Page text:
The serendipity lottery is in full spin. I was walking through a field and I ran into an old mate from drama school. We used to go to Glastonbury together back in the day. We immediately slipped into old festival shorthand, and it felt like the perfect company. We also hooked up with a friend from Wilderness, who was working artist liaison round the back. She’s considering going full time into festival work when she leaves university. So she knows all the bands and has strong recommendations for the whole evening.
The four of us spent hours together, moving quickly from band to band, settling where the vibe kept us.
The whole site is lit up at night in all the colours. Music competes with music, and every few steps at night the atmosphere changes completely. One second you’re underwater with long sustained notes, then you’re in a breakbeat rainbow, then it’s a patch of grass where a man in pants with a pint mug is imitating an orang-utan, then it’s a tree with glittery fire and unexpected nocturnal children. Unlike Wilderness they have a license that permits fire, so they build massive bonfires and people spin fire poi, and juggle fire batons. We had a lot of bands to see though. We started at Beak, who was grinding out evolutions of the keyboard madness that first hit the Bristol scene with Portishead. Then King Gizzard and the Lizard Wizard for half an hour, in which time my university friend expressed great disappointment that “he didn’t play his aggressive flute. He’s the only man in the world I’ve ever seen make a flute aggressive.”
Then we wandered over to The Walled Garden for Alex Cameron. “If you had an estate, would you have a walled garden?” I’m asked. Yeah. With a maze. And roses. And a hot air balloon. And a secret bit of the maze where there’s always a party. I’d need a pretty big walled garden. Best get working on it.
We went back to catch Mount Kimble. They were extraordinary, or it could’ve just been the state of mind I was in. I mostly remember strobe lighting, and a moment when he told us all his daughter was in the crowd, and she was off yo to university in Wales. By the time Kimble was done, two of us had gone to bed. Another old friend emerged from the crowd. I was tired by now though and on survival mode. Most conversation was burnt out of me, but I still wanted to dance a little. I ended up back in the walled garden with all of her university friends. I danced a bit, sad a bit, looked at my watch. It was after 2 so I figured it was legit to crash and said my goodbyes. Excellent random festival night. Things were nicely aligned.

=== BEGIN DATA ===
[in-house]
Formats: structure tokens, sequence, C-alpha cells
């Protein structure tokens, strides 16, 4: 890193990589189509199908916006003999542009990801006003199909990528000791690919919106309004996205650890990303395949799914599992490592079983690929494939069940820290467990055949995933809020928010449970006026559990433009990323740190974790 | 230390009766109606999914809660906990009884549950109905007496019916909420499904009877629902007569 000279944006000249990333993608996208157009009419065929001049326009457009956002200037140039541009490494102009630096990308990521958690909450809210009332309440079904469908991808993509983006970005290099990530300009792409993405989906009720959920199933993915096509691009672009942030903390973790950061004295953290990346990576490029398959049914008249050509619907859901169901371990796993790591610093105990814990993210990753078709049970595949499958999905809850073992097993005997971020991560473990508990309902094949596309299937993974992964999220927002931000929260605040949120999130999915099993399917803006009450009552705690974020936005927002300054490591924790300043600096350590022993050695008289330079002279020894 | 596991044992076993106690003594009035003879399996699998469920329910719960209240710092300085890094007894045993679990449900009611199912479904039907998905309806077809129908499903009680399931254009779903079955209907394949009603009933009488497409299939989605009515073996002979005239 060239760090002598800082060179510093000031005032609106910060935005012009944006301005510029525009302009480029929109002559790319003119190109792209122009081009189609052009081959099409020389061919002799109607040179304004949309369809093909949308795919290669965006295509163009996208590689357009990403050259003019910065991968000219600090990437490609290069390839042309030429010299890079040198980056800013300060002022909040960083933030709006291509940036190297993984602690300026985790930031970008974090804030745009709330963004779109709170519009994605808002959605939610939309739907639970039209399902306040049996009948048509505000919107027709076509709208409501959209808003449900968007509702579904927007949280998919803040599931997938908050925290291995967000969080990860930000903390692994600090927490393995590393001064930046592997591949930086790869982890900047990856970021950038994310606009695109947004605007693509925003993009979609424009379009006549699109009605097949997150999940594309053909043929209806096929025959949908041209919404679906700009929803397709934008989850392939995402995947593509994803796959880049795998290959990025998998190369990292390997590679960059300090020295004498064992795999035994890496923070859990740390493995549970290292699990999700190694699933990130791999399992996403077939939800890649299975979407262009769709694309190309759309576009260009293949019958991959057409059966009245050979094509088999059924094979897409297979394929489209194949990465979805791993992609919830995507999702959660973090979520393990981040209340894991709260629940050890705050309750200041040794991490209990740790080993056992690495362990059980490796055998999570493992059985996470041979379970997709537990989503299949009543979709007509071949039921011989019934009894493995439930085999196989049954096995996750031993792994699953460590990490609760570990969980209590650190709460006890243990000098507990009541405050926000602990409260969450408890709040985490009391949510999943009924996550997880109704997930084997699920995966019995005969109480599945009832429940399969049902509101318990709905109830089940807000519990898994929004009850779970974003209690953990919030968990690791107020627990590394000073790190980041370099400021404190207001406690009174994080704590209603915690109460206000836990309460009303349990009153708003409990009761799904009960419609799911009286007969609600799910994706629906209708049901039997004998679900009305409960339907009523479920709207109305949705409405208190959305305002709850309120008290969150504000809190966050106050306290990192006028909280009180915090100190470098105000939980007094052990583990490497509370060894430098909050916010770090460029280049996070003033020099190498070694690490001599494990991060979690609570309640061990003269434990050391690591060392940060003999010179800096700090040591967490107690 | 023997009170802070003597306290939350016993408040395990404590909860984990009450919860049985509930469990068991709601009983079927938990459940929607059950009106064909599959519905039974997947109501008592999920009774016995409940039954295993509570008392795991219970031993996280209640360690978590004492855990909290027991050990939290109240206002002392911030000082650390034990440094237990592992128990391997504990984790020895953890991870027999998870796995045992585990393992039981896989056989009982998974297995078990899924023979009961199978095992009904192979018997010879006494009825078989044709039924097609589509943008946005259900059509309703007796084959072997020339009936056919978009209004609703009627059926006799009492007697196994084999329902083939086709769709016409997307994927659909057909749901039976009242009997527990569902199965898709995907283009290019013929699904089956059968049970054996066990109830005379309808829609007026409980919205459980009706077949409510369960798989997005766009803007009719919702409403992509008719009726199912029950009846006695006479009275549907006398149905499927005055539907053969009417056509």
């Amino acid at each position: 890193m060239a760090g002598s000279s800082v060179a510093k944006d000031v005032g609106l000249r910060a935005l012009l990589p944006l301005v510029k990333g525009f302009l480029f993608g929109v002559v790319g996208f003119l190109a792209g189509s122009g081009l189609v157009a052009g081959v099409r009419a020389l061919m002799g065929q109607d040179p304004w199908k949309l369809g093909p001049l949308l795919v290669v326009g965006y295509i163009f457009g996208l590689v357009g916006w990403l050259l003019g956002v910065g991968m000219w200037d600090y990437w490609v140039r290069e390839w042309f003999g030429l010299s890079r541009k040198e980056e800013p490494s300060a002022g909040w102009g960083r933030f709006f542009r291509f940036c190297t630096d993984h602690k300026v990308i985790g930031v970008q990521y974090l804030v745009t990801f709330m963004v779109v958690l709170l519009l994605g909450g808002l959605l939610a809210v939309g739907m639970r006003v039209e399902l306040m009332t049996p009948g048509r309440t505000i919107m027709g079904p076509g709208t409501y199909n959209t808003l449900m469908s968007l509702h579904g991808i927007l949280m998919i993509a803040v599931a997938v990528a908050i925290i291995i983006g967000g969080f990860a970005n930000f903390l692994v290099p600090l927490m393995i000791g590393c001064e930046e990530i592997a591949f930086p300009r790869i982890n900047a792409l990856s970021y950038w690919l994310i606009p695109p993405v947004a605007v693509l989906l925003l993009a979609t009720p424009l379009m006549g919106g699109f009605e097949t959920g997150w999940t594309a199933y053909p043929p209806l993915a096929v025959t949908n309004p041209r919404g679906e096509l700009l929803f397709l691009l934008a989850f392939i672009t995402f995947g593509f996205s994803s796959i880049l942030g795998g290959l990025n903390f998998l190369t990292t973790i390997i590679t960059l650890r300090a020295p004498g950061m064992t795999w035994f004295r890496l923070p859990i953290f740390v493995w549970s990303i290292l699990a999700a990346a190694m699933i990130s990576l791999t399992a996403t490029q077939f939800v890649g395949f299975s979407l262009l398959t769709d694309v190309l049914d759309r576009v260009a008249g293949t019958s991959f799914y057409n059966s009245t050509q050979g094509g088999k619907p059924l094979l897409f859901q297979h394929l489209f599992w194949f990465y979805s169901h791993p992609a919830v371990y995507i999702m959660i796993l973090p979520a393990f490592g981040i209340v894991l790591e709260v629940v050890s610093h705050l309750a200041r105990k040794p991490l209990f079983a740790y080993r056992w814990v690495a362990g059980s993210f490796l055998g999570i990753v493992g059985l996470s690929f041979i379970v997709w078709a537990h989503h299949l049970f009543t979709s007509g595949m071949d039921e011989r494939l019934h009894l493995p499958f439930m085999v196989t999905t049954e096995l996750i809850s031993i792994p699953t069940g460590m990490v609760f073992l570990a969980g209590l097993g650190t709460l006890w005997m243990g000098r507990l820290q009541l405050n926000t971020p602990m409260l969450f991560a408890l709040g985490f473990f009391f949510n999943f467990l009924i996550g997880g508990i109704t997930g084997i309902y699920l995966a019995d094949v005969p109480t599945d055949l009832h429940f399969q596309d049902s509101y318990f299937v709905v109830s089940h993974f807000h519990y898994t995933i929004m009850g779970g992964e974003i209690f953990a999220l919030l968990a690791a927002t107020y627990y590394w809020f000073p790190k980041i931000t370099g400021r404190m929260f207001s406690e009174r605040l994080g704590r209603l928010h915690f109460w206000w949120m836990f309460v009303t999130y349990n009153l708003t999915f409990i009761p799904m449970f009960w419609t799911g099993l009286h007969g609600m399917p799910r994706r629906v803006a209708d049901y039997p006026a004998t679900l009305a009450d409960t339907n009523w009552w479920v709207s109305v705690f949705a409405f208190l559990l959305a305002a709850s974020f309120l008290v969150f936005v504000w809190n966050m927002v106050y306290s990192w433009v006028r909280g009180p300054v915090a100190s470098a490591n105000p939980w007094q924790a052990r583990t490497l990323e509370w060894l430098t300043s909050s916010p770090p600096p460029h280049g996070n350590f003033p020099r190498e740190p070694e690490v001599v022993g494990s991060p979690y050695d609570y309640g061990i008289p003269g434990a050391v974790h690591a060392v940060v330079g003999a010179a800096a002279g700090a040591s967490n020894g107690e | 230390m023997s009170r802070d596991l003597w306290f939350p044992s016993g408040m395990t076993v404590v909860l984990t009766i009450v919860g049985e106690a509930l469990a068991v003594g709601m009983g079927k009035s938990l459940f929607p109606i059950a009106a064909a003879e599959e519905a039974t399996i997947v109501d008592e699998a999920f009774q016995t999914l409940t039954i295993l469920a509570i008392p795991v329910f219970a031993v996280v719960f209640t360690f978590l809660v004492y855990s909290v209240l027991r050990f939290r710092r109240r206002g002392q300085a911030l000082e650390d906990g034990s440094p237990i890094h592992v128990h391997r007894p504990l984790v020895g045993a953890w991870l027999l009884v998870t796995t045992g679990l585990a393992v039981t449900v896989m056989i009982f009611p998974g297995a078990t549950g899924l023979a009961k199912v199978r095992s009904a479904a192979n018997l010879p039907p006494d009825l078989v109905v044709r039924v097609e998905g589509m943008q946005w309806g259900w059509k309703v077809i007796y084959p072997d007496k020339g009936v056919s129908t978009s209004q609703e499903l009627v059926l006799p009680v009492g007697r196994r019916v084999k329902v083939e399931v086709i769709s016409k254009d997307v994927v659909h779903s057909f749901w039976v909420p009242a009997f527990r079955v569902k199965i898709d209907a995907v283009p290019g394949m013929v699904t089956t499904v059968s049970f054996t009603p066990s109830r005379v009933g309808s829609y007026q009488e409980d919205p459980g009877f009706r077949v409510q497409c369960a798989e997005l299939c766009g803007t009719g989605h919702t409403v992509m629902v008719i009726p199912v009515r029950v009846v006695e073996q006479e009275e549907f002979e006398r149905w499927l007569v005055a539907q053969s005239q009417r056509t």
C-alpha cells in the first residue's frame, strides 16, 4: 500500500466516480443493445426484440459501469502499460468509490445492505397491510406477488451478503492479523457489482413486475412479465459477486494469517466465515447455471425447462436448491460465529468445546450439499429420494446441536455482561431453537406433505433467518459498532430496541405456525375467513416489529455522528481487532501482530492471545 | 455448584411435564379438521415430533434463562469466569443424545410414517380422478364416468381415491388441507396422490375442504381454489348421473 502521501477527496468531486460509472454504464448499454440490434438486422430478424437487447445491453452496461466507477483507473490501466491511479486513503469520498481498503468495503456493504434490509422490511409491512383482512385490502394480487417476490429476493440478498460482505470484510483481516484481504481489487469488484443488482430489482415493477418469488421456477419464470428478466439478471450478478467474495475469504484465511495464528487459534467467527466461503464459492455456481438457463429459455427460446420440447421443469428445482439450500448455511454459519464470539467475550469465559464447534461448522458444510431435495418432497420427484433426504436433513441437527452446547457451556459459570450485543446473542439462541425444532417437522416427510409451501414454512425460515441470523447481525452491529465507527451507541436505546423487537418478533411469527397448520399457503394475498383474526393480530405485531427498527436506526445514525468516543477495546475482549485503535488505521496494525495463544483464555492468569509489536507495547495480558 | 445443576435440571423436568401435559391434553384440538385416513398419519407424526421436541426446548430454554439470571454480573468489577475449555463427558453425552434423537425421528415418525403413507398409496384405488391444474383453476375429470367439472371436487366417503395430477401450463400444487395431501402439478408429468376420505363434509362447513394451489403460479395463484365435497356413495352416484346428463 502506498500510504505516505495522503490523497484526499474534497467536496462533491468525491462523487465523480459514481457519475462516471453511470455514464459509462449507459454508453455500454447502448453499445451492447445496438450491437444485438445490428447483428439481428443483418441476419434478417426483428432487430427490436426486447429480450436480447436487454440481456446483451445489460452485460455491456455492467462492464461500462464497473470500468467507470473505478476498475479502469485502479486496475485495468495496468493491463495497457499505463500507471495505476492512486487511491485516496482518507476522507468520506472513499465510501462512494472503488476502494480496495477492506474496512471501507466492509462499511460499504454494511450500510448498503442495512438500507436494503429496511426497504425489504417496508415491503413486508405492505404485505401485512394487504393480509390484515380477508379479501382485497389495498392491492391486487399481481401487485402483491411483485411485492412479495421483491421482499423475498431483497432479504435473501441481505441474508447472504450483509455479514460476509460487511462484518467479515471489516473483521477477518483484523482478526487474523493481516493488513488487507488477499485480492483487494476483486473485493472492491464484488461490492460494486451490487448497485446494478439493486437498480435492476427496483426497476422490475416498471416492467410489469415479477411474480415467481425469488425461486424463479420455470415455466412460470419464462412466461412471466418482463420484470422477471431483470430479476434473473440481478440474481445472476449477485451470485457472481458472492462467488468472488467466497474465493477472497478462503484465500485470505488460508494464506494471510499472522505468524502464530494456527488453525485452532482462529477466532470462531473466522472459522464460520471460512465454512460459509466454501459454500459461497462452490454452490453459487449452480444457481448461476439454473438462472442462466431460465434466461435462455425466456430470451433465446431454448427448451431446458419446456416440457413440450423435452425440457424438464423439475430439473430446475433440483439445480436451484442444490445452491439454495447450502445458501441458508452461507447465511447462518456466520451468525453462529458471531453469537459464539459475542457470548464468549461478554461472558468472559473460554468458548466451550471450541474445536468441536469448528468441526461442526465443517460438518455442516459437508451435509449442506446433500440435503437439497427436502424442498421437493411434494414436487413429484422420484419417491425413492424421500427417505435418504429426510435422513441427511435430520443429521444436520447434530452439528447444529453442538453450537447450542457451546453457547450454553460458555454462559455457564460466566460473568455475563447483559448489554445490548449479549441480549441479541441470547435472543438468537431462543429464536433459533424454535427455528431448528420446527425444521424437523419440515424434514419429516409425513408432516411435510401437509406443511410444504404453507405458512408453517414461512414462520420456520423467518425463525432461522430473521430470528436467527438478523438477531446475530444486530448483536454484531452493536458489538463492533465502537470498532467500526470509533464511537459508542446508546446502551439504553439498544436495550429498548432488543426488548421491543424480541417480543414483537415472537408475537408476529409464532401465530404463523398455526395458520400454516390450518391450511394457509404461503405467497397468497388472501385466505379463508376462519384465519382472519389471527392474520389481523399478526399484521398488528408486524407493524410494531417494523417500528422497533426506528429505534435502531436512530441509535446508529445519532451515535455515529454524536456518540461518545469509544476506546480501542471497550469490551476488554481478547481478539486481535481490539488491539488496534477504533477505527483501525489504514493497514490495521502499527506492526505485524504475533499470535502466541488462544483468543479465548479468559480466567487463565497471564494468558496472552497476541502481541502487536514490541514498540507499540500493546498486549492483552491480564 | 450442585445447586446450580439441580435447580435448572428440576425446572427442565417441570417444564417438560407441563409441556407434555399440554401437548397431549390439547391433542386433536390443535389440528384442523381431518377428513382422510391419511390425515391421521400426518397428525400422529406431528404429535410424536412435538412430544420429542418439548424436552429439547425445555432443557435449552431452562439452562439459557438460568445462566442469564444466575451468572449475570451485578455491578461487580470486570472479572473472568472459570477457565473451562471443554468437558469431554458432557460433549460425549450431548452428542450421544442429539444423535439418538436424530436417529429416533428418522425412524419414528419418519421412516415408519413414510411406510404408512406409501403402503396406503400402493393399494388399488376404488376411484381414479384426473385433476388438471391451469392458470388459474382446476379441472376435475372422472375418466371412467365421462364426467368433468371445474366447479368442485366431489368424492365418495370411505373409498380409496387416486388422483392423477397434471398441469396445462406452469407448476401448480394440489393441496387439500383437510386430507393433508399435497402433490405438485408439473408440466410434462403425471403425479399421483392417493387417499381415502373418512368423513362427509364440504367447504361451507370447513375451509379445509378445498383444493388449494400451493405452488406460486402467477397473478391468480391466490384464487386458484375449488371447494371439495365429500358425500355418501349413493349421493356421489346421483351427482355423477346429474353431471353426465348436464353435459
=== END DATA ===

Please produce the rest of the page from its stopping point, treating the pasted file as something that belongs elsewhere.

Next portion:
The tents for the performer area are very well placed, right behind the stages that you tend to arrive at last. I wrapped myself up properly this time, and didn’t knock the cork out of my mattress with my feet, so it stayed inflated. And I slept beautifully, warm and happy.
Then this morning, as I was staggering to my morning wee, another old friend first-name-last-named me. He has set up tent right by me, and is here with his wife and daughter, neither of whom I’ve met before. Another lovely bit of convergence, and one that satisfies me that coming to this hilltop field was the right call. Two more nights, and I’m going to enjoy them.
Oh, yes! And I played mini golf. Course of life mini golf. You can’t choose the ball you are. And then various lifestyle choices either help or hinder you as you go on your journey. Here is a young man diligently steering his ball towards consuming apples, instead of donuts or cigarettes. But watch out for the beer!